That nice Stephen Shankland just published a news report HTML5 is done, but two groups still wrestle over Web’s future on CNET, quoting me a couple of times.
As I’m occasionally asked questions about how I see the two different organisations working together (or not), here are the full questions that Steve asked me, and my responses (as approved unchanged by my bosses at Opera). I’m grateful to Steve for giving me his permission to reproduce them.
SS: How big a problem is it that WHATWG and W3C both are sorta kinda in charge?
BL: It’s not an especially big problem for the vast majority of developers who aren’t developing sites using still-fluid features that are only available in the latest nightlies. Where they differ, the W3C spec is a better guide to the stable features as implemented already in browsers – for example, it has dropped the <hgroup> element, warns about the lack of implementations of the outlining algorithm and has much better advice on using the <main> element today to make websites more accessible to people with disabilities.
SS: Which do you think has more power in charting the future of the standard?
BL: Neither. The power is with browser makers. As Ian Hickson of WHATWG said, it doesn’t matter what the specs say if browsers don’t implement them.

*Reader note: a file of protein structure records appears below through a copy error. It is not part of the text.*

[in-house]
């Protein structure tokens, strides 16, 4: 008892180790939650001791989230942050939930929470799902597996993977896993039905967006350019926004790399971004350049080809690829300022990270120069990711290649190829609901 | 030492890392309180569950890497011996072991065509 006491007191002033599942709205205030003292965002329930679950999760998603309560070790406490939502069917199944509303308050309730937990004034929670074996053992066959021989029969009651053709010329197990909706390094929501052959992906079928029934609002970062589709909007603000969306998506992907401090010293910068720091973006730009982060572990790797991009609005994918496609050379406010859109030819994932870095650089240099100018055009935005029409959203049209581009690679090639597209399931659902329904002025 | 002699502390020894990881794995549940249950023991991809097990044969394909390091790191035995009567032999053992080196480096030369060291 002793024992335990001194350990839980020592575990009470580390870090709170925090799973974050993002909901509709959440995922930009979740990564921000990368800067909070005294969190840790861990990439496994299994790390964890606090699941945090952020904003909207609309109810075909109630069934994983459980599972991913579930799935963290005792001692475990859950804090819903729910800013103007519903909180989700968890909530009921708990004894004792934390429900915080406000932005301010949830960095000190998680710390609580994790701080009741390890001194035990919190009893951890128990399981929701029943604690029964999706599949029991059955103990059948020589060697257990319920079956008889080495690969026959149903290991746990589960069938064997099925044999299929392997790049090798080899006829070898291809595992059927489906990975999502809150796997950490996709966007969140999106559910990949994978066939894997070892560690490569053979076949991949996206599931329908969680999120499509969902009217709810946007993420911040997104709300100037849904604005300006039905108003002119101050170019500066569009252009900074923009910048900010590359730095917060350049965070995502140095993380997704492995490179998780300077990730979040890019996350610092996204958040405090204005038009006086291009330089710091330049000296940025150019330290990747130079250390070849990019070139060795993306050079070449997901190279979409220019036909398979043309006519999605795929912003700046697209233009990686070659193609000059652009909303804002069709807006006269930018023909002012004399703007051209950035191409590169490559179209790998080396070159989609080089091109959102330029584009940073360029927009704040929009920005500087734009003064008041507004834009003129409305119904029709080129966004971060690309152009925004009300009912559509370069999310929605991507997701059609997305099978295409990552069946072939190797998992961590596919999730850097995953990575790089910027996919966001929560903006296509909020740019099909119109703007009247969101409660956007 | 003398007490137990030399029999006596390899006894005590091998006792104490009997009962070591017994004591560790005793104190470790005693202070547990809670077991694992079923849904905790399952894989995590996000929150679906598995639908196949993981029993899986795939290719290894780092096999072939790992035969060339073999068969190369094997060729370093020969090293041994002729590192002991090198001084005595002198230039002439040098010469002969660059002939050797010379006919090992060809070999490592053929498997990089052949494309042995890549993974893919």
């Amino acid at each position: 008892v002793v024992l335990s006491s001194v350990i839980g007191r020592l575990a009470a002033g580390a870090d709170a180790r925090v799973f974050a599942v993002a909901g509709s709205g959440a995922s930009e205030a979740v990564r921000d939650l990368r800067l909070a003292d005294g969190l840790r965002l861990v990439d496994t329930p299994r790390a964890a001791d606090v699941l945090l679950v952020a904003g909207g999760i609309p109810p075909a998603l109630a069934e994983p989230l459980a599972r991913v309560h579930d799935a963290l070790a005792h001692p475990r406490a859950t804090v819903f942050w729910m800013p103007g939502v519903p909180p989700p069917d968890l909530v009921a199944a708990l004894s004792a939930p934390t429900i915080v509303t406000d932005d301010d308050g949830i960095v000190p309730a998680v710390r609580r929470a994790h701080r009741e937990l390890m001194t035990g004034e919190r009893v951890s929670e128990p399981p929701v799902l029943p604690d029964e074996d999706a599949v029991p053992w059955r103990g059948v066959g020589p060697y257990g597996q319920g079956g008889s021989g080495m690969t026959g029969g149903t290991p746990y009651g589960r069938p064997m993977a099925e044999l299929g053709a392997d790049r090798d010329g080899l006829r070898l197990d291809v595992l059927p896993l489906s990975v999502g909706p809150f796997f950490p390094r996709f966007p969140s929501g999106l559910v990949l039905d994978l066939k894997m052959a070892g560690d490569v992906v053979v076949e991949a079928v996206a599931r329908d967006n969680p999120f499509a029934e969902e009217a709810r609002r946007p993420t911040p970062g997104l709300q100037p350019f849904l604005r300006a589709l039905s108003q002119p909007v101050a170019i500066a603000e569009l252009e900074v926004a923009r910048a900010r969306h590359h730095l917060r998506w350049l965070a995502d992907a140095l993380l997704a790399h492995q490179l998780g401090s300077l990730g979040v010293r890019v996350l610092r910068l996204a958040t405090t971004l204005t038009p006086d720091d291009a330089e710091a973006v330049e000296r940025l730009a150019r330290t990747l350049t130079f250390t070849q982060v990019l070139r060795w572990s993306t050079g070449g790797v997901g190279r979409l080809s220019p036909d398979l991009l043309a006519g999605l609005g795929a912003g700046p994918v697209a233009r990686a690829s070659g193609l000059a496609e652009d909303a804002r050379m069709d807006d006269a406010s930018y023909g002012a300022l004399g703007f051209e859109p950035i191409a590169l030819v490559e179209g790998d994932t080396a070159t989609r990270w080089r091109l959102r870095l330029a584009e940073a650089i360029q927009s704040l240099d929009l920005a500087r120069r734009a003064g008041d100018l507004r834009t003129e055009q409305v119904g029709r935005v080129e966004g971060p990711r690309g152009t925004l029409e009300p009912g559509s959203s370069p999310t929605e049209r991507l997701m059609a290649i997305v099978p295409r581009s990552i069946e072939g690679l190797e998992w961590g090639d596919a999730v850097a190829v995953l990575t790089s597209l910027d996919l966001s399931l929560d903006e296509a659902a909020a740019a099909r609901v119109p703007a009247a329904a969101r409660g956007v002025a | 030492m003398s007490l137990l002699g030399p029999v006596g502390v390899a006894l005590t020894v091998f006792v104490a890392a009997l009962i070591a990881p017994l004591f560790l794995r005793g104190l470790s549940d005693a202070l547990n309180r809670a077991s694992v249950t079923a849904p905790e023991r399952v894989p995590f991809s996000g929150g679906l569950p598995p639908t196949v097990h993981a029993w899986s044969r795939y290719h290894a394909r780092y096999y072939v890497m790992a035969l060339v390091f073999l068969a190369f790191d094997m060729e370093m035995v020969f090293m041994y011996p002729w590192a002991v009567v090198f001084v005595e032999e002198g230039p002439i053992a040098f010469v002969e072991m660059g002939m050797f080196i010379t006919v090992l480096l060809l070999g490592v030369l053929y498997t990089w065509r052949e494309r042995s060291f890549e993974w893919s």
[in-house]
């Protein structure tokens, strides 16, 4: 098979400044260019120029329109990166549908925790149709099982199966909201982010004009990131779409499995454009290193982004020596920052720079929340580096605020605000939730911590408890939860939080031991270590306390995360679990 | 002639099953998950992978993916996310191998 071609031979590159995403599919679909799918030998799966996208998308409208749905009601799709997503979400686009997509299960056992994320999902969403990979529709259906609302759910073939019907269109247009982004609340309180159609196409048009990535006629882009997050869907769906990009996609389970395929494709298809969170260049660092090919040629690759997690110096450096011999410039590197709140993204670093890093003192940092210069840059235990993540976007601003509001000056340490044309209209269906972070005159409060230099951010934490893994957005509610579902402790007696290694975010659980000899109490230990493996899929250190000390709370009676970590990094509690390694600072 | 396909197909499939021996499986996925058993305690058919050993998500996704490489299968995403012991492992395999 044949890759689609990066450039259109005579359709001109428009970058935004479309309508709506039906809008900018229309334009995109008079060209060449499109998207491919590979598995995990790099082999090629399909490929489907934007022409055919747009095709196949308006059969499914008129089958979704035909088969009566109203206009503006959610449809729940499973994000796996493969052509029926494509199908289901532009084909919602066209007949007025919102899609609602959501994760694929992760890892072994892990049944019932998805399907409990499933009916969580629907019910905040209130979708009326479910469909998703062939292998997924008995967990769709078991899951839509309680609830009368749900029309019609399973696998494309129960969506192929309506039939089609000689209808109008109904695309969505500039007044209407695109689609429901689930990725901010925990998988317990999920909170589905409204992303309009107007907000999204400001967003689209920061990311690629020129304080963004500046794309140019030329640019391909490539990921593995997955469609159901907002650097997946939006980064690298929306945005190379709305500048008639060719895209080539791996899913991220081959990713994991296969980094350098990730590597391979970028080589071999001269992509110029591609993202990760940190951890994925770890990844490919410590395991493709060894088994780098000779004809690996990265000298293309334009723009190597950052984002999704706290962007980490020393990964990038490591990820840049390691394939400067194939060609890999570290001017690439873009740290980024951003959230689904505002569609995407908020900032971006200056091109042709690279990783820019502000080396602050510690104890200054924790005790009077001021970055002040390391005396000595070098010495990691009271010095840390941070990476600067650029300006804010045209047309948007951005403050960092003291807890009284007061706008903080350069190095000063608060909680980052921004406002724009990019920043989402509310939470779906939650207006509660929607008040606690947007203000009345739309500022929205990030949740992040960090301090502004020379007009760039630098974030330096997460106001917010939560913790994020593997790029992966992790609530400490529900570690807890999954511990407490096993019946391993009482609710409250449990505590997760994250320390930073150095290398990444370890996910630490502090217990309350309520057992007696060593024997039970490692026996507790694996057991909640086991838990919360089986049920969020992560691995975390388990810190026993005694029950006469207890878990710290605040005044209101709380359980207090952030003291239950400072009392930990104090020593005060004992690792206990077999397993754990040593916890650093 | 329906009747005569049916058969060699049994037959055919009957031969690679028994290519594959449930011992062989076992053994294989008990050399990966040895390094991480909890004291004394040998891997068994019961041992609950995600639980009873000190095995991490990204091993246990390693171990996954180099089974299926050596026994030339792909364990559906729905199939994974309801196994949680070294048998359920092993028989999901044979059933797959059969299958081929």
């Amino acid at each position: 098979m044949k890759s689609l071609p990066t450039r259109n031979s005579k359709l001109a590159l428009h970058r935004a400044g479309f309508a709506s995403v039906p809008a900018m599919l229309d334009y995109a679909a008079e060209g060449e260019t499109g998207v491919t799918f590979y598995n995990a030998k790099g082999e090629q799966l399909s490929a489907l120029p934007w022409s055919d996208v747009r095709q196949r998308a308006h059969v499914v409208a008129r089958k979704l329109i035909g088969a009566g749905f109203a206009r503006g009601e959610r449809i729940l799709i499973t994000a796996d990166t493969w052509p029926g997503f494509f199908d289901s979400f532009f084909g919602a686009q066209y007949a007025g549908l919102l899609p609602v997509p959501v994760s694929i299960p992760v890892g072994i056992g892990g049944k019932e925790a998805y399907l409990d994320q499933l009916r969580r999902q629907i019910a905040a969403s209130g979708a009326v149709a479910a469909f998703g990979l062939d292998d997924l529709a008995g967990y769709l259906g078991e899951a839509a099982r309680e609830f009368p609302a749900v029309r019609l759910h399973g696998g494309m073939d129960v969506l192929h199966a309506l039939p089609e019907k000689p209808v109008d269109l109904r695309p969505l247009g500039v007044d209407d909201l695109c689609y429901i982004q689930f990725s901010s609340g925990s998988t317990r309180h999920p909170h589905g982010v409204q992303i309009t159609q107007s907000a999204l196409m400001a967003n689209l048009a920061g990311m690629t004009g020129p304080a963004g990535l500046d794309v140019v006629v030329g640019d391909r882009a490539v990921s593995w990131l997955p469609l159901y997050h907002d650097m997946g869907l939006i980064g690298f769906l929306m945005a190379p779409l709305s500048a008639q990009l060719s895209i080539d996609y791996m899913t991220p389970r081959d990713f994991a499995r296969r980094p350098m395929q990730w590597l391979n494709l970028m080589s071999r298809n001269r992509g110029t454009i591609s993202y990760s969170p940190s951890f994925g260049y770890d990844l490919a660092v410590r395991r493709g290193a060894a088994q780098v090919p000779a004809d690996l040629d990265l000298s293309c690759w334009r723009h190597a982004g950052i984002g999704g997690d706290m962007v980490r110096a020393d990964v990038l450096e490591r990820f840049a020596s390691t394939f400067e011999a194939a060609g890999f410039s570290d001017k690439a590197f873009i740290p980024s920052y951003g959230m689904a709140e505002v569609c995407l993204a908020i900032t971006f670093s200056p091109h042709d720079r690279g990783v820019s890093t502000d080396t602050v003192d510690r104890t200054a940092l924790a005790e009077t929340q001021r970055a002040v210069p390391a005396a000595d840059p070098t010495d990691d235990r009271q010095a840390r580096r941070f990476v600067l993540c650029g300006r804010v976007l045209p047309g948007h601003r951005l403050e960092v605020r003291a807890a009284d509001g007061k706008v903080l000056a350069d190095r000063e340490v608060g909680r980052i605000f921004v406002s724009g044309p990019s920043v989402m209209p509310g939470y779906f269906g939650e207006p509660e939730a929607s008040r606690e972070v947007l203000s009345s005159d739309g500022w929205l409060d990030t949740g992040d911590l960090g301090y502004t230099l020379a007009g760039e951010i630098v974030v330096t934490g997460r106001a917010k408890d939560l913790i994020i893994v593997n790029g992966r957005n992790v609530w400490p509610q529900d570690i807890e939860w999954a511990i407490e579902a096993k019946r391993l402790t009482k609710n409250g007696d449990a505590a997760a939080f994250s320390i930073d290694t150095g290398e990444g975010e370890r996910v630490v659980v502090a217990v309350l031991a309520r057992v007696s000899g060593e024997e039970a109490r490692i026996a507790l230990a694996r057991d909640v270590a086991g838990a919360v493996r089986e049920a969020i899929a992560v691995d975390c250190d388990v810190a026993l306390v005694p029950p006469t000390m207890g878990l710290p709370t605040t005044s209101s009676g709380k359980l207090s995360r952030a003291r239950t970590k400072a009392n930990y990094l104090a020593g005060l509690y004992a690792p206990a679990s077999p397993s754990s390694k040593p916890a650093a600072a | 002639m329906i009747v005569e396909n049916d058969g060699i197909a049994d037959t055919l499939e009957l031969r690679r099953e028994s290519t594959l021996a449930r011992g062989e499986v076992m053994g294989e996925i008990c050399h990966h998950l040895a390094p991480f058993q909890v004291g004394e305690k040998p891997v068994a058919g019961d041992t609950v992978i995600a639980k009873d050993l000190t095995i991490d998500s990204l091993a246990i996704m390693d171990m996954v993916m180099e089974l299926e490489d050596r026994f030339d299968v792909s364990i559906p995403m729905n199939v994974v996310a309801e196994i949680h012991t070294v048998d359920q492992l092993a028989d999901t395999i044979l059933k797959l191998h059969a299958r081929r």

SS: It seems kind of like we have two horses pulling the same cart, with no coordination between the horses. Is this a bad use of resources? Or is that a bad metaphor?
BL: The web is the biggest platform we’ve ever had. Therefore, it has more constituencies and competing interests than we’ve ever seen. It’s absolutely right that those different interest groups slug it out. At least it’s (mostly) done openly, unlike the decisions made behind closed doors by proprietary organisations answerable to no-one.
SS: We can’t rewrite history to excise XHTML 2.0, but should the two communities work to converge into one somehow? Is that even possible?
BL: I’d like to see one community , but suspect the cultural clashes are too large. So we have to get along, working together mostly and fighting occasionally, just like a family – albeit sometimes most like the Addams Family.
SS: How much actual real-world confusion is there among developers? Where should they go to see what the “true” spec says?
BL: If you want to see what’s already implemented in browsers now, look at W3C spec. If you want to see what might be coming (or how things may change) look at WHATWG spec.
Opera implements following the WHATWG spec, because that’s where nitty-gritty of the leading-edge stuff is discussed. But we also actively support and participate in the W3C as we see the value in having stable snapshots that developers can refer to, and it’s also the forum for many other vital spec discussions about Web Manifest, Device APIs etc. It’s possible to love both and, as we’re Norwegian, our hearts are full of love for all.